These are the stocks posting the largest moves before the bell.Market Insiderread more
May had failed to win a parliamentary majority on Britain's withdrawal from the European Union.Europe Politicsread more
Analyst Michael Olson says he has "a high degree of confidence" that Amazon shares can reach the level without "significant changes to the business."Investingread more
House Judiciary Committee Chairman Jerry Nadler says Mueller told the committee he would make his opening statement before the public.Politicsread more
The biggest U.S. gasoline price surge in years is running out of steam just in time for the start of the summer driving season.Energyread more
Breaking up the social network won't lead to better data protection, said former Facebook executive Chris Kelly.Technologyread more
A downgrade from BMO analysts led to an unsavory drop in Chipotle's stock, and some analysts are advising waiting out the weakness.Trading Nationread more
Investors are rushing into the relative safe haven of the bond market, causing the yield on the U.S. 10-year Treasury to plummet.Real Estateread more
Sears opens its first Home & Life stores and plans to open more as it looks for a fresh start after bankruptcy.Retailread more
New orders for U.S.-made capital goods fell more than expected in April, further evidence that manufacturing and the broader economy were slowing.Economyread more
A recent survey found that 23% of Americans say that paying for basic necessities such as rent, utilities and food contributes the most to their credit card debt.Make It - Become Debt-Freeread more
would boost economy@ (Adds quotes from central bank governor)
WINNIPEG, Manitoba, May 6 (Reuters) - Bank of Canada Governor Stephen Poloz on Monday said the housing sector was solid despite a series of challenges and called for a more flexible mortgage market to help make the country's financial system safer.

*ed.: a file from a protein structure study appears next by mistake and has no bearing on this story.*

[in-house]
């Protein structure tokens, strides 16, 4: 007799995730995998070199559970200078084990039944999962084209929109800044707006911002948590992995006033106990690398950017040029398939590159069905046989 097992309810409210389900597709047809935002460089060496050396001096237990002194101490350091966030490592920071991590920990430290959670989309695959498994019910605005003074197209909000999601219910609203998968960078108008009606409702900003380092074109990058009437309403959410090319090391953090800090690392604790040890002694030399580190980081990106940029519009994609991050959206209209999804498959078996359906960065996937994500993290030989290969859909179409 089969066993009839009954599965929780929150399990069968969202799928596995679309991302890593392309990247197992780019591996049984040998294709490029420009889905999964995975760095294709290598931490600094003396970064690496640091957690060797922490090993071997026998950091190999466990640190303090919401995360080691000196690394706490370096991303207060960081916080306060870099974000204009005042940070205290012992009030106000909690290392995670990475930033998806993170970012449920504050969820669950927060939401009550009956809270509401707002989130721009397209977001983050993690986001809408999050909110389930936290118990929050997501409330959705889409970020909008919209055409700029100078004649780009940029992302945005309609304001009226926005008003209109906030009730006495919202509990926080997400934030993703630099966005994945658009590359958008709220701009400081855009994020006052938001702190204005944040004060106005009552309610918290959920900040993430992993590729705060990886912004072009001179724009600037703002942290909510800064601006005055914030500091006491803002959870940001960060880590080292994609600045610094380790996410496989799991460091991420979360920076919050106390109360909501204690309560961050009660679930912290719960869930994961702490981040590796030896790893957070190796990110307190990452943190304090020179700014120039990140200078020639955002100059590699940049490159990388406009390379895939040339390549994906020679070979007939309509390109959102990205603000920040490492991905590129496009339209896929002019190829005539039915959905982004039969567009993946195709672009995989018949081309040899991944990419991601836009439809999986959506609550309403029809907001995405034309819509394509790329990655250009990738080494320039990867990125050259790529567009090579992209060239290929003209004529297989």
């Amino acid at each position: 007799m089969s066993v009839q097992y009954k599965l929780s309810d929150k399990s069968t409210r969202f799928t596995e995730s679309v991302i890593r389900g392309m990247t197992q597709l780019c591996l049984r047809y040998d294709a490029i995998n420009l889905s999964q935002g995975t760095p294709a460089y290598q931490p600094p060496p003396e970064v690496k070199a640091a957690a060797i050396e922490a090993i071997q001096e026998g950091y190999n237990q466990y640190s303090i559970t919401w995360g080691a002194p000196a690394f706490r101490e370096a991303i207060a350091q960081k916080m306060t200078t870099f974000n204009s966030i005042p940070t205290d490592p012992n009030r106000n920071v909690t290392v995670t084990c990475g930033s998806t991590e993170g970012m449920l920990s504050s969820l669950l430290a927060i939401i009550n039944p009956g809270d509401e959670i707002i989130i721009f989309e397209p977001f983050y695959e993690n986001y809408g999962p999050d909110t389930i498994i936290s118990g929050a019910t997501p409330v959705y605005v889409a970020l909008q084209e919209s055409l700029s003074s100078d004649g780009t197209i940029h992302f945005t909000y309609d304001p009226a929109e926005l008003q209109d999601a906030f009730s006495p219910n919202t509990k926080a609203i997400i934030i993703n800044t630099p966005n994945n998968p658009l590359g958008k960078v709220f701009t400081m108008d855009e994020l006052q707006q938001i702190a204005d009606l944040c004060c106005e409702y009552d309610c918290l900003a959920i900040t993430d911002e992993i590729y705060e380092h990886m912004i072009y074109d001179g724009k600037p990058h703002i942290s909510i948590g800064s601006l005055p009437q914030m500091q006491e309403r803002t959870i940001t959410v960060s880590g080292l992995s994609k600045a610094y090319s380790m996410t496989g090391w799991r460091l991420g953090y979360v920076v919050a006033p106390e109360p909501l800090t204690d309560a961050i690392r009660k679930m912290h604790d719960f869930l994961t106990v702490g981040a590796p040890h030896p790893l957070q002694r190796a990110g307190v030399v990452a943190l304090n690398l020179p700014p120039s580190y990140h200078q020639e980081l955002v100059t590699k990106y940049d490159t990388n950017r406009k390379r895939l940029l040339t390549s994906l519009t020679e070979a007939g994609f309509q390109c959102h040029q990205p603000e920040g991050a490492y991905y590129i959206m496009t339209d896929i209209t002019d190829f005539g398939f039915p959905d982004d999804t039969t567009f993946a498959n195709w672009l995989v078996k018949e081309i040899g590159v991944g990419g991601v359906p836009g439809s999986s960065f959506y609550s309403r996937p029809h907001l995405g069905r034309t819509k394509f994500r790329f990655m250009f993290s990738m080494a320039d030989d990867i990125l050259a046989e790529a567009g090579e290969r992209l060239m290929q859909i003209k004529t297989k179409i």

The central bank has kept interest rates on hold for six months as it studies reasons for a recent economic slowdown. These include the effects of previous hikes on the housing market, tougher mortgage rules and measures introduced to cut speculation in the major cities of Toronto and Vancouver.
"The market will bottom out and will begin to perform more normally relative to fundamentals and, by the way, the fundamentals are really strong ... population and job growth are really strong," Poloz told a news conference after making a speech in Winnipeg.
He made no mention of interest rate policy.
Canada's central bank raised rates five times since July 2017 but has remained on the sidelines in its last four decisions, including on April 24 when it removed wording around the need for future hikes.
The mortgage system was working well but could benefit from an imaginative approach, Poloz suggested in his speech, such as encouraging more people to take out longer fixed-rate mortgages.
He said 45 percent of all mortgage loans had a fixed rate and a five-year term. Just 2 percent of all mortgage loans issued in 2018 were fixed-rate loans with a term of longer than five years.
Longer terms mean consumers face the risk of having to renew at higher rates less often and also can build up more equity in their homes between renewals.
"I can see how longer-term mortgages can contribute to a safer financial system and more stable economy," he said.
Homeowners cannot buy mortgage insurance for houses that cost more than C$1 million ($746,000) or if they are buying a second property.
Poloz also said it could be helpful to develop a private market for mortgage-backed securities which could be a more flexible source of long-term funding for uninsured mortgages.
"Of course, (there would) be a risk premium relative to non-risky bonds but not a gigantic one," he told reporters. "That means the company floating that bond can offer a mortgage to you or me in the uninsured space ... at a reasonable price."
Poloz noted transparency would be important, given that mortgage-backed securities were at the heart of the subprime debacle that preceded the 2008 financial crisis. (Writing by David Ljunggren; editing by Paul Simao and Jonathan Oatis)